From: Ocean News Weekly/ By: Ocean Leadership Staff What It Was The Sea Grant Association, in conjunction with the House Oceans Caucus (chaired by Representatives Suzanne Bonamici (OR-1) and Don Young (AK-At-Large)), sponsored a congressional briefing titled, “Preparing Coastal Communities for Change: Economic Resiliency, Fisheries, Coastal Erosion, Sea Level Rise, and Ocean Acidification.” Why [...]
Spearheaded by the Virginia Institute of Marine Science, the StormSense project combines IoT sensors, cloud systems, predictive analytics modeling, and data visualization mapping to predict flooding impacts and deliver warnings to residents in the Virginia Beach area. (From Information Week/ By Jessica Davis) -- The sound of the ocean waves may be relaxing when you [...]
What It Was The Senate Environment and Public Works Committee held a hearing: “America’s water infrastructure needs and challenges,” which focused on improvements for ports through the Water Resources Development Act (WRDA). Why It Matters Around 90 percent of the food, technology, and clothing we use daily is transported through ports. Whether inland or [...]
(Credit: Arcadio Castillo/ Smithsonian) New research has found that in the past 50 years, the amount of ocean areas with zero oxygen has gone up more than fourfold. Low-oxygen sites, as they are called, are regions where water has lost its usual oxygen levels. In coastal water bodies, low-oxygen sites have increased 10-fold [...]
(Credit: AP Photo) The Interior Department's proposed plan would put up for auction the right to drill in areas that in some cases had been off limits for decades. (From Politico / By Ben Lefebvre) -- The Trump administration unveiled a plan Thursday to open vast new stretches of federal waters to oil [...]
(Credit: NOAA) What It Was The House Natural Resources Committee held a markup of 15 bills including two on fisheries— Strengthening Fishing Communities and Increasing Flexibility in Fisheries Management Act (H.R. 200) and RED SNAPPER Act (H.R. 3588). Both pieces of legislations passed by votes of 23-17 and 22-16, respectively. Why It [...]
Member Highlight: Learning From The Past: What The Ice Age Can Teach Us About The Future Of Our Coastlines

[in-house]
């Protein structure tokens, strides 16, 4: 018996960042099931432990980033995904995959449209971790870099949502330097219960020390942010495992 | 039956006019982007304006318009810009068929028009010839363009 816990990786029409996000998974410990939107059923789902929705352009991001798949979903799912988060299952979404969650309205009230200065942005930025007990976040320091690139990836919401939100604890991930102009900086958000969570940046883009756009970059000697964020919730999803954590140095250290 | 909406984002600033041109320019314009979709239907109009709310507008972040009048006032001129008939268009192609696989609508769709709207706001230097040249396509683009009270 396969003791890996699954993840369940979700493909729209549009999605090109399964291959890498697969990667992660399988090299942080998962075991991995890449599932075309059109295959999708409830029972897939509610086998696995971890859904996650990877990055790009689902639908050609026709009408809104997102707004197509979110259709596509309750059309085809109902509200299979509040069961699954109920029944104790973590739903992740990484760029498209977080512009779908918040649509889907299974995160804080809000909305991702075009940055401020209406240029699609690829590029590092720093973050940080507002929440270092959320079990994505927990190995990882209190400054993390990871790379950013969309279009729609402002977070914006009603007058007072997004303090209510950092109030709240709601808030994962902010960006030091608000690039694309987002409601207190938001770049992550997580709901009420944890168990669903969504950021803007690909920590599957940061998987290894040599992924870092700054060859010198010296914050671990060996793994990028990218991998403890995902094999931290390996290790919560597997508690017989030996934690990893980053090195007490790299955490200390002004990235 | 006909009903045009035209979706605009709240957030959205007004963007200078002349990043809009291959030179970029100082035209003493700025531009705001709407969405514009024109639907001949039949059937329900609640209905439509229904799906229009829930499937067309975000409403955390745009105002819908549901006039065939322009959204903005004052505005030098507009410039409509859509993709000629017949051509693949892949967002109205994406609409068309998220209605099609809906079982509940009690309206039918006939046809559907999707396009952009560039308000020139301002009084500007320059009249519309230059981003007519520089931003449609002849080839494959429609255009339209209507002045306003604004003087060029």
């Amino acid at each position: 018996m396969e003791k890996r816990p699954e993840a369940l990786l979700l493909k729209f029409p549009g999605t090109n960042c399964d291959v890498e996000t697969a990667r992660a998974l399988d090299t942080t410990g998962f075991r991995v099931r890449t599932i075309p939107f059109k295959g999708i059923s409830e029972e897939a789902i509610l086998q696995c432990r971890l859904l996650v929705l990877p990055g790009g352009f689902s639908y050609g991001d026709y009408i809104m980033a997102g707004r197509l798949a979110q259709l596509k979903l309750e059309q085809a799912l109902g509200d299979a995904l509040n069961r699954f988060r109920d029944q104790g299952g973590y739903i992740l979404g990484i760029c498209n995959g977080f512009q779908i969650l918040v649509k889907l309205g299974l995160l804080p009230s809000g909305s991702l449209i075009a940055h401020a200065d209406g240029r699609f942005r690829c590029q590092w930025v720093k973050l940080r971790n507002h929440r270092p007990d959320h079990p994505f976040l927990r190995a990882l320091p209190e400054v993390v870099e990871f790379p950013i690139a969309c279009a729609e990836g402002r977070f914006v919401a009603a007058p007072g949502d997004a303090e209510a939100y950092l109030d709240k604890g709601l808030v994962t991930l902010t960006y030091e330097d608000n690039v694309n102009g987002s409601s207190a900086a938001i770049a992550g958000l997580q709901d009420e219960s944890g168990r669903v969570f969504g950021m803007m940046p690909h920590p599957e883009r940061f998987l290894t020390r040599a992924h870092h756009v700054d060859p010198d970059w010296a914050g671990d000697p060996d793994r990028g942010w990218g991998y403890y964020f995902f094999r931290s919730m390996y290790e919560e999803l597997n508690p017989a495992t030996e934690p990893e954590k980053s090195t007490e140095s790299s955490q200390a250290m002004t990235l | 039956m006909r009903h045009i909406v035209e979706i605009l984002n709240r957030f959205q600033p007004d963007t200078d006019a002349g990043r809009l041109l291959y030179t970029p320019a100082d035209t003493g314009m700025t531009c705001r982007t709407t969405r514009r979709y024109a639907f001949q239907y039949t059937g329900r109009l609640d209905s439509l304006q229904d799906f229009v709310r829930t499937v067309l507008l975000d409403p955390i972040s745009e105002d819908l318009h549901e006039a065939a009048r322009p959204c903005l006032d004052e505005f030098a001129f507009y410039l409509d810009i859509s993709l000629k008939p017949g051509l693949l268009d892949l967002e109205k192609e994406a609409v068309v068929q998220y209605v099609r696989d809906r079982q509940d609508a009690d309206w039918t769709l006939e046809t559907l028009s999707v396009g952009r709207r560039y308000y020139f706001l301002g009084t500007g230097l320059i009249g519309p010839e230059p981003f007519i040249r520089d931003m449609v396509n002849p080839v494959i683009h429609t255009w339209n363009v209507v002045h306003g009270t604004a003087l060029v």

(Click to enlarge) Exposure ages in Peggy’s Cove boulders reveal the Laurentide Ice Sheet, which covered Eastern and Central Canada in the Ice Age, receded here around 14,000 years ago as well. (Credit: Dalhousie University). About 14,000 years ago, planet Earth was defrosting. Expansive ice sheets that covered [...]
Researchers want to enlist surfers, scuba divers and anglers to monitor hard-to-reach areas vulnerable to climate change. Satellites are good at measuring temperatures over vast stretches of ocean, but less accurate at monitoring a particularly important type of marine environment—coastlines. Now help could come from an unlikely source: a water sports “navy” of surfers, anglers, scuba divers and others. A U.K.-led team of researchers has proposed this alliance to help gather coastal climate data in a recent paper in Frontiers in Marine Science.
The damage caused to beaches by extreme storms on exposed energetic coastlines and the rate at which they recover can now be accurately predicted thanks to new research led by the University of Plymouth. Working with the University of New South Wales, scientists have developed a computer model which uses past wave observations and beach assessments to forecast the erosion and/or accretion of beach sediments over the coming year.
Researchers say the world faces a sand crisis as skyrocketing demand for the building material leads to the destruction of coastal environments and marine life. When people picture sand spread across idyllic beaches and endless deserts, they understandably think of it as an infinite resource. But as we discuss in a just-published perspective in the journal Science, overexploitation of global supplies of sand is damaging the environment, endangering communities, causing shortages and promoting violent conflict.
IF THE CURRENT deoxygenation of the ocean mirrors past events, the area of oxygen-deprived waters might double over the next 100 to 350 years, according to a new study. But it could also happen much faster than that, the researchers say. The ocean is losing oxygen due to nutrient pollution and the climate change effects of rising water temperatures and decreased mixing of marine layers.
Sea-level rise isn’t just happening; it’s accelerating. And some areas of the United States—like Florida—are seeing “hot spots” where the ocean can creep up six times faster than average. Those are the findings of two new studies published yesterday, which have potentially troubling implications for urban planners trying to address sea-level rise. They also help explain why residents of Florida and North Carolina have seen sharp increases in coastal flooding in recent years.